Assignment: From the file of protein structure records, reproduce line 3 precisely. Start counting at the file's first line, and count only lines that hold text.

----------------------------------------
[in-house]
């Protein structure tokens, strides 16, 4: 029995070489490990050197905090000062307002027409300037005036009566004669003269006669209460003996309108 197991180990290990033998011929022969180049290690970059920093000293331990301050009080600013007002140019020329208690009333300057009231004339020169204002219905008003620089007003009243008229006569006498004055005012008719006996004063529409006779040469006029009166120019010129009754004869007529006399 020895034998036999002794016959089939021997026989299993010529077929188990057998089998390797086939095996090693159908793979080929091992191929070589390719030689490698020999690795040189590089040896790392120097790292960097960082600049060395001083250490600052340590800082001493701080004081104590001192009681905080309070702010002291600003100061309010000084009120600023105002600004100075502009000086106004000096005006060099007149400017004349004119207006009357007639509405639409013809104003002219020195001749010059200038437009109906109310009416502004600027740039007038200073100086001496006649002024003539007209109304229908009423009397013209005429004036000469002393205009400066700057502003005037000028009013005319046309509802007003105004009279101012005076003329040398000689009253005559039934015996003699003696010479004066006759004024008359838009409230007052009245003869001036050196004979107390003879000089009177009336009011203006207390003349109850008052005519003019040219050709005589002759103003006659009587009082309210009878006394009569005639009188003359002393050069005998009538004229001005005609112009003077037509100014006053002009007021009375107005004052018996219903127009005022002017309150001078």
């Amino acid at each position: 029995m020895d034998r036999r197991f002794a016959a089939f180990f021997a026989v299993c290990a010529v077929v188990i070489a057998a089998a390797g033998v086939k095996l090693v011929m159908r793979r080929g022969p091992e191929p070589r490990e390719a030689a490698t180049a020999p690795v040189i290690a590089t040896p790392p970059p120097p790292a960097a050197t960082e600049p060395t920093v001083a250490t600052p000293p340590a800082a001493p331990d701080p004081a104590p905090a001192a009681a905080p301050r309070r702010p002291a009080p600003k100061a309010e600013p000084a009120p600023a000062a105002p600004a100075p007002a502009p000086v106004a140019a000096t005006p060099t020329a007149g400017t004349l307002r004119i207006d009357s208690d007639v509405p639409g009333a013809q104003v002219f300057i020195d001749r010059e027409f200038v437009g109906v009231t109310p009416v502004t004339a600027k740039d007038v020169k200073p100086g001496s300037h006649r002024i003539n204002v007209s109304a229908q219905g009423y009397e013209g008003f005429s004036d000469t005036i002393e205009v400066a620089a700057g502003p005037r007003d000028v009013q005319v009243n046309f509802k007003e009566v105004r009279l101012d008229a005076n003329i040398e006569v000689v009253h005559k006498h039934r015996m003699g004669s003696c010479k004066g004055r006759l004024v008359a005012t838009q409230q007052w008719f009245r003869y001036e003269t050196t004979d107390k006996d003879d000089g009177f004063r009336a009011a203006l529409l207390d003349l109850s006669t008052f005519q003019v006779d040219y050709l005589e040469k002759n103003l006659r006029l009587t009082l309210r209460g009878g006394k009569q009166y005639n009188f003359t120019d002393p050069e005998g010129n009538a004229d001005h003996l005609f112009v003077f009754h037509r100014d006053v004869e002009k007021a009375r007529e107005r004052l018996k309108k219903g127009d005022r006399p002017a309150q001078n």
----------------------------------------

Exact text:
């Amino acid at each position: 029995m020895d034998r036999r197991f002794a016959a089939f180990f021997a026989v299993c290990a010529v077929v188990i070489a057998a089998a390797g033998v086939k095996l090693v011929m159908r793979r080929g022969p091992e191929p070589r490990e390719a030689a490698t180049a020999p690795v040189i290690a590089t040896p790392p970059p120097p790292a960097a050197t960082e600049p060395t920093v001083a250490t600052p000293p340590a800082a001493p331990d701080p004081a104590p905090a001192a009681a905080p301050r309070r702010p002291a009080p600003k100061a309010e600013p000084a009120p600023a000062a105002p600004a100075p007002a502009p000086v106004a140019a000096t005006p060099t020329a007149g400017t004349l307002r004119i207006d009357s208690d007639v509405p639409g009333a013809q104003v002219f300057i020195d001749r010059e027409f200038v437009g109906v009231t109310p009416v502004t004339a600027k740039d007038v020169k200073p100086g001496s300037h006649r002024i003539n204002v007209s109304a229908q219905g009423y009397e013209g008003f005429s004036d000469t005036i002393e205009v400066a620089a700057g502003p005037r007003d000028v009013q005319v009243n046309f509802k007003e009566v105004r009279l101012d008229a005076n003329i040398e006569v000689v009253h005559k006498h039934r015996m003699g004669s003696c010479k004066g004055r006759l004024v008359a005012t838009q409230q007052w008719f009245r003869y001036e003269t050196t004979d107390k006996d003879d000089g009177f004063r009336a009011a203006l529409l207390d003349l109850s006669t008052f005519q003019v006779d040219y050709l005589e040469k002759n103003l006659r006029l009587t009082l309210r209460g009878g006394k009569q009166y005639n009188f003359t120019d002393p050069e005998g010129n009538a004229d001005h003996l005609f112009v003077f009754h037509r100014d006053v004869e002009k007021a009375r007529e107005r004052l018996k309108k219903g127009d005022r006399p002017a309150q001078n």